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  2. Feminism
8 October 2018updated 03 Sep 2021 12:06pm

Why the Northern Ireland abortion question puts the SNP in an awkward position

Can feminism trump constitutional concerns?

By Julia Rampen

The Scottish National Party is led by a woman, pioneered an equal gender cabinet, and broadly escaped the “Pestminster” scandal in the wake of #MeToo (Nicola Sturgeon has backed an investigation into the allegations against her former mentor, Alex Salmond, which he denies). Its politicians have loudly opposed Universal Credit’s “rape clause”, championed mums at work, and highlighted the cases of missing women. In short, when it comes to political parties’ feminism, the SNP is head girl.

So it might be surprising that when it comes to Victorian laws preventing women from accessing abortion, the SNP has very little to say at all.

This is, of course, because the women in question live in Northern Ireland. Campaigners for change have pinned their hopes on a solution imposed by Westminster. The Pride-attending, Saltire-waving SNP has little in common with the unionist and virulently anti-choice DUP, but when it comes to the right of Northern Ireland to make decisions for itself, even the staunchest feminists concede they have to agree.

Those on the frontline see it differently. At an SNP fringe event, Northern Irish campaigners pinned their hopes on a report from the UN’s Committee on the Elimination of Discrimination against Women, which found Northern Ireland’s abortion laws violate the human rights of women. The UK is responsible, they argued, and so the UK should be the body to respond. “The argument this is a devolved issue is slightly ludicrous,” said Emma Campbell from Alliance for Choice, which provides advice to women with unwanted pregnancies. “People don’t care about devolution when they need an abortion.” The 1861 law, she noted, was the same as the one recently repealed in Sierra Leone. “We are trying to get rid of an English colonial law,” she said. “We are not trying to import an English colonial law.”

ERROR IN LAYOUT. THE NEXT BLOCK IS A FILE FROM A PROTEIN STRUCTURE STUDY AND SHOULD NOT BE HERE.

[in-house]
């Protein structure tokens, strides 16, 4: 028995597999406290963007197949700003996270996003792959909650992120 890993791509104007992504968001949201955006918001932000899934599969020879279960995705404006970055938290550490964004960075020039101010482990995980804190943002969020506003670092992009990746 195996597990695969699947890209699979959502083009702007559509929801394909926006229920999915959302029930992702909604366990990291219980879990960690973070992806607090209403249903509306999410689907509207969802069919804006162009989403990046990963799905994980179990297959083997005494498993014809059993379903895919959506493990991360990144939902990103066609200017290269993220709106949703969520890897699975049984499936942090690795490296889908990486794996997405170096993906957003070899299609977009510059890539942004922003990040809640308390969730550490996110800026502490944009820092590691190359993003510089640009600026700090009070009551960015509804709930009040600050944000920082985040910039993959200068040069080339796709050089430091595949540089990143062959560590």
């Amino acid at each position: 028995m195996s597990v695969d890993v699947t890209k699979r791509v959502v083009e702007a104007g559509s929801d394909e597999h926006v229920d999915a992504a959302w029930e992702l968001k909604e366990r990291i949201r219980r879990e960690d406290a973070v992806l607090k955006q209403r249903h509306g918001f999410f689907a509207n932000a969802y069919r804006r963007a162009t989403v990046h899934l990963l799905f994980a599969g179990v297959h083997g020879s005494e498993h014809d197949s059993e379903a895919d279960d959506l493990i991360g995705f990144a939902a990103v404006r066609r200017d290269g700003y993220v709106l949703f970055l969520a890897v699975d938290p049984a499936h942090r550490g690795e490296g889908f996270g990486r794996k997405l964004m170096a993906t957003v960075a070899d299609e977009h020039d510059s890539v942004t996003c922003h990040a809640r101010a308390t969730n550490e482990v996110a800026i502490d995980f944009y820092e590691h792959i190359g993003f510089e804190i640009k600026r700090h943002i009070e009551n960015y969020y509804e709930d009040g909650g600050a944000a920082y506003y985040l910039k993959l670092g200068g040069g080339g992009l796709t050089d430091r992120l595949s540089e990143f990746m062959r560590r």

Even with the best will in the world, the road to free, safe and legal abortion in Northern Ireland can, as Patrick Maguire documents here, look fairly impassable. The government at Westminster has said MPs would have a free vote on repealing the 1861 Act, should it ever come before the Commons. But even if MPs were to repeal the Act, it would still most likely be up to Northern Ireland’s devolved government to come up with new abortion legislation. Several parties have liberalised their abortion stance recently, including Sinn Fein. Yet Stormont has been without a government since the last one collapsed in January 2017.

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Some SNP MPs are trying to forge a way forward. While most simply skipped the Commons emergency debate in June on the 1861 Act, Hannah Bardell pledged to look at any proposals brought forward, and Alison Thewliss called for urgent progress. “I am hopeful that the SNP would vote in support,” Alys Mumford of the Scottish feminist organisation Engender said, of a prospective Commons vote, although she acknowledged this was far from certain. The more typical SNP perspective on the Northern Ireland abortion question is likely to be that put forward by Deidre Brock: “Support I can offer and encouragement I will give, but legislation has to be with the agreement of the people.”

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